The Microbrewery of Local Skin Care


“I’ve always been fascinated with skin care products,” Brook Dougherty told the Palisadian-Post.

This interest led the Palisadian to become involved in a network marketing company for many years, but her time was spent “teaching others how to sell instead of working with people on their skin.” It wasn’t what she ultimately wanted to do.

In March, Dougherty began experimenting with her own skin care products for herself and her friends. She later acknowledged that there were starting brands out there and realized she could be one of them.

Springing into action, Dougherty began by having her friends in the “guinea pig club” test products and give feedback.

“It was a steep learning curve,” Dougherty admitted, referencing the entire process. “I essentially said to myself: ‘Sit in this chair and figure out how all this works.’”

Brook Dougherty.

She did figure it out, and her company, Just Us, named after its humble beginnings, launched online in August with the mission statement: “Make, source and offer high-impact skin care at inclusive prices.”

Clarifying the moderate price consideration, Dougherty added, “It’s built into the American woman’s consciousness that high end equals expensive, so the biggest challenge is convincing people that really active skin care can be had for reasonable prices—but I’m down to fight that battle.”

In addition to cleanser, serum, eye gel, day and night moisturizer, toner and facial oil, the anti-aging line, named Arsenal, offers a sleeping cream that Dougherty adores called Sailor At Night. Her husband Jay, who loves to sail, inspired the name. The cream includes active peptides to reduce redness and maintain soft skin.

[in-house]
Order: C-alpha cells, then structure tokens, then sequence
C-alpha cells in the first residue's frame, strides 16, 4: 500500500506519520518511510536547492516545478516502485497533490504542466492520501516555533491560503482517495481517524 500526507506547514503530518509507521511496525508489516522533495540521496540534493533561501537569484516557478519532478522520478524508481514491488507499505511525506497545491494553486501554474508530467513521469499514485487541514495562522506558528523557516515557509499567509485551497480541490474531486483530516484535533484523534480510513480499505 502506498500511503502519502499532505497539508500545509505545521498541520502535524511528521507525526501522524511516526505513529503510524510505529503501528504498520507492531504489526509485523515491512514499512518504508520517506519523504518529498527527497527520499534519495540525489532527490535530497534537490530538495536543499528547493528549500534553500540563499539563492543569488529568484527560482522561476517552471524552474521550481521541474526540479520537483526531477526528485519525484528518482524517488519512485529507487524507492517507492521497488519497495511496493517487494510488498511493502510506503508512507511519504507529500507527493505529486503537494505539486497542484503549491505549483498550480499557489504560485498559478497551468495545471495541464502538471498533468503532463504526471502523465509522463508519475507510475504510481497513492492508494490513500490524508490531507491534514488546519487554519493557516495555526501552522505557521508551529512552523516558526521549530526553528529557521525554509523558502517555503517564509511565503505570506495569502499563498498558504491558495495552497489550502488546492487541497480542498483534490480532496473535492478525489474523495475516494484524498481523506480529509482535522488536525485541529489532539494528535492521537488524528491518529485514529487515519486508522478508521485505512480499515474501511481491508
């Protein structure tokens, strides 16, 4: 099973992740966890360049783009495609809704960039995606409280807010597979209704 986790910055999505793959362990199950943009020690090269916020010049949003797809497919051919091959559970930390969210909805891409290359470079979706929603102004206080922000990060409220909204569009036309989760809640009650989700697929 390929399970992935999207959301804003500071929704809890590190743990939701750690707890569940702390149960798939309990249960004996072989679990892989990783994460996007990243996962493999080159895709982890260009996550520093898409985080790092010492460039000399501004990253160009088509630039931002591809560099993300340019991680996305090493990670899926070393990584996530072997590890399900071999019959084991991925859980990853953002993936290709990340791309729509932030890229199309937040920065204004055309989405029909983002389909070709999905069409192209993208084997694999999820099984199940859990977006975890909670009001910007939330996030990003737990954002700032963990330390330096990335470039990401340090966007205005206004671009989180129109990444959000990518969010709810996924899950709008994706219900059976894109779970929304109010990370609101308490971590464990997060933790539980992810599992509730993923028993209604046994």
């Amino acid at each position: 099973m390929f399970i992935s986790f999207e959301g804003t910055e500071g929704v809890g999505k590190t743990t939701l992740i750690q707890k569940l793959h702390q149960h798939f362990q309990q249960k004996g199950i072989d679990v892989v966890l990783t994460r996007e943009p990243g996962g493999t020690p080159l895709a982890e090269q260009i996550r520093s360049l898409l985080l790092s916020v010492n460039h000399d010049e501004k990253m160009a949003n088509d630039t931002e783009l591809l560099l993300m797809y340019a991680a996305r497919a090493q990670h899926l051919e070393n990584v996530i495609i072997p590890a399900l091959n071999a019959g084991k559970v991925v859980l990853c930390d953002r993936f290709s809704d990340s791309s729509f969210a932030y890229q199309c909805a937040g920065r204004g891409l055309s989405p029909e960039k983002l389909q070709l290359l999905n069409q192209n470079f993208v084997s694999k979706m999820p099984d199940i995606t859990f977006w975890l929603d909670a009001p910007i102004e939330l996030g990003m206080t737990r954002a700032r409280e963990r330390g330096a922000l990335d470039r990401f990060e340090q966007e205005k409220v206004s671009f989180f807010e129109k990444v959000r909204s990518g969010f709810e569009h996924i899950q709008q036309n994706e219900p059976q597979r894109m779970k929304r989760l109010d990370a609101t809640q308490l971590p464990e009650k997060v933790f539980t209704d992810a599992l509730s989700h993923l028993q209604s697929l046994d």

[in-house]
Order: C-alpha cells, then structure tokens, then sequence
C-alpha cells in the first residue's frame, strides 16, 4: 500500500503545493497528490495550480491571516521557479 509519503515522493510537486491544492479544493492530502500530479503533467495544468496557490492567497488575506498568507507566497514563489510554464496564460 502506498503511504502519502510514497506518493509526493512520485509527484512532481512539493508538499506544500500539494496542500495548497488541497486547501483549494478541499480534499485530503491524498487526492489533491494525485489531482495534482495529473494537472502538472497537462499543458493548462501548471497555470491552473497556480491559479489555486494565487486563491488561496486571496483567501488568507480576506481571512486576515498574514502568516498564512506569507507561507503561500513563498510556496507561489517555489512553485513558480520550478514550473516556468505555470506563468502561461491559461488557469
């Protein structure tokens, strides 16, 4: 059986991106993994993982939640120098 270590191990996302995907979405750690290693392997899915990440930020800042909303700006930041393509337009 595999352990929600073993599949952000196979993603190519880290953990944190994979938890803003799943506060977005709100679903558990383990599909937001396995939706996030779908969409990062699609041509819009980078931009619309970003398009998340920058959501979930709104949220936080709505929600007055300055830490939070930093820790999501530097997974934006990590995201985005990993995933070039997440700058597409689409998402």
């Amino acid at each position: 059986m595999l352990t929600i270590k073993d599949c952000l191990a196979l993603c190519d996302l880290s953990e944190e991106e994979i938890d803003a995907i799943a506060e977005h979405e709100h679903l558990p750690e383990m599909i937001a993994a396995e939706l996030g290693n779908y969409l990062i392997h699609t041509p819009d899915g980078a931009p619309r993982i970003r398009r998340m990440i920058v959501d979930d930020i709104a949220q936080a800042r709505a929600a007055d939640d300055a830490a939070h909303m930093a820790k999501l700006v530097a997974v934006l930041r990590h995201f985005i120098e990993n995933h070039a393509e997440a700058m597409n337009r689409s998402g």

Dougherty emphasized that none of her products were created for the purpose of “looking pretty,” but rather, to be responsible in looking after one’s skin.

Of course, there have been many challenges along the way (or as Dougherty calls them, “epic fails”). One such incident occurred when she was attempting to make body butter in her kitchen.“It was like making a complicated cake, and resulted in a giant, oily mess—Shea butter from one end of the kitchen to the other, even the dog was covered,” Dougherty recalled with a laugh.

Another experiment involved real pain when she burned the side of her face with lactic acid. (Don’t worry; there was no permanent damage.)

While Dougherty’s first intention with Just Us was to create basic skin care products, which she is doing with verve, her second intention is to support worthwhile causes.

Hard at work.

Her upcoming Young Riley line, named after her friend Mike Riley, who hosts “The Uninformed States of America” podcast, will support the Young Angels Network Producer’s Incubator, which brings together business-minded youth—those in need of mentorship and resources—and facilitates the launch of their start-ups.

Early next year, Dougherty is planning to launch the Good Dog Project; a line of organic dog treats, pet shampoo and paw spray. A portion of the proceeds will be given to the ASPCA.

This intersection of e-commerce and causes is something that Dougherty is “enchanted” by. She recognizes that, just 10 years ago, her role in the “indie beauty business” would have been strikingly different.

As it stands, Dougherty has no need for a brick-and-mortar store or any diversion from the current path. She is “making, bottling, packing, shipping and designing her products” with the assistance of her husband, who serves as CFO, and chemists who advise from afar.

Welcome to 2018: This is business.

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